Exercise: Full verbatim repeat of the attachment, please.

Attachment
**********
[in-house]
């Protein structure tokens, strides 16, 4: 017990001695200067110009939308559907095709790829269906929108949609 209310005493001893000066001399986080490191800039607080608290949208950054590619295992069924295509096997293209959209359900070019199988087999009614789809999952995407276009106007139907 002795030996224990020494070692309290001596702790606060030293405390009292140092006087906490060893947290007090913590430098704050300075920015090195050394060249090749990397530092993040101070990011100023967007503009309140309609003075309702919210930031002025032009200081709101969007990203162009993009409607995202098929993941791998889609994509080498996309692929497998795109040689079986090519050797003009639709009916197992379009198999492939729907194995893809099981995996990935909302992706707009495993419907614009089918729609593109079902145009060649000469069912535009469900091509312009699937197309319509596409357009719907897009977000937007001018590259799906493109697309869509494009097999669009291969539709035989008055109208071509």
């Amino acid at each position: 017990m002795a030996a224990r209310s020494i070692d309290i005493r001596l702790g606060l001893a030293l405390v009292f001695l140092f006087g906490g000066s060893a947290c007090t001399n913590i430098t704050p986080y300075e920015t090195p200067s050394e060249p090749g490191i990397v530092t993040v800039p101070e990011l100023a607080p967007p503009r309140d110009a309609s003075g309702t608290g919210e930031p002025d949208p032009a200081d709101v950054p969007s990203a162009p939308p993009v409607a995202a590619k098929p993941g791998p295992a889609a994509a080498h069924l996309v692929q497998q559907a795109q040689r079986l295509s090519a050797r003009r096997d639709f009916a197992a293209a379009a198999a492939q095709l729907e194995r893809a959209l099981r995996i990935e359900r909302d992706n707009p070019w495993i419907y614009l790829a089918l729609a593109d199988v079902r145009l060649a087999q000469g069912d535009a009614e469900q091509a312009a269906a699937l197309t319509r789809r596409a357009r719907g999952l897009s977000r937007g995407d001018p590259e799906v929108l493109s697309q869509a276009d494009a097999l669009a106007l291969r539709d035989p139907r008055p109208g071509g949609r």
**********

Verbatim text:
[in-house]
């Protein structure tokens, strides 16, 4: 017990001695200067110009939308559907095709790829269906929108949609 209310005493001893000066001399986080490191800039607080608290949208950054590619295992069924295509096997293209959209359900070019199988087999009614789809999952995407276009106007139907 002795030996224990020494070692309290001596702790606060030293405390009292140092006087906490060893947290007090913590430098704050300075920015090195050394060249090749990397530092993040101070990011100023967007503009309140309609003075309702919210930031002025032009200081709101969007990203162009993009409607995202098929993941791998889609994509080498996309692929497998795109040689079986090519050797003009639709009916197992379009198999492939729907194995893809099981995996990935909302992706707009495993419907614009089918729609593109079902145009060649000469069912535009469900091509312009699937197309319509596409357009719907897009977000937007001018590259799906493109697309869509494009097999669009291969539709035989008055109208071509």
């Amino acid at each position: 017990m002795a030996a224990r209310s020494i070692d309290i005493r001596l702790g606060l001893a030293l405390v009292f001695l140092f006087g906490g000066s060893a947290c007090t001399n913590i430098t704050p986080y300075e920015t090195p200067s050394e060249p090749g490191i990397v530092t993040v800039p101070e990011l100023a607080p967007p503009r309140d110009a309609s003075g309702t608290g919210e930031p002025d949208p032009a200081d709101v950054p969007s990203a162009p939308p993009v409607a995202a590619k098929p993941g791998p295992a889609a994509a080498h069924l996309v692929q497998q559907a795109q040689r079986l295509s090519a050797r003009r096997d639709f009916a197992a293209a379009a198999a492939q095709l729907e194995r893809a959209l099981r995996i990935e359900r909302d992706n707009p070019w495993i419907y614009l790829a089918l729609a593109d199988v079902r145009l060649a087999q000469g069912d535009a009614e469900q091509a312009a269906a699937l197309t319509r789809r596409a357009r719907g999952l897009s977000r937007g995407d001018p590259e799906v929108l493109s697309q869509a276009d494009a097999l669009a106007l291969r539709d035989p139907r008055p109208g071509g949609r």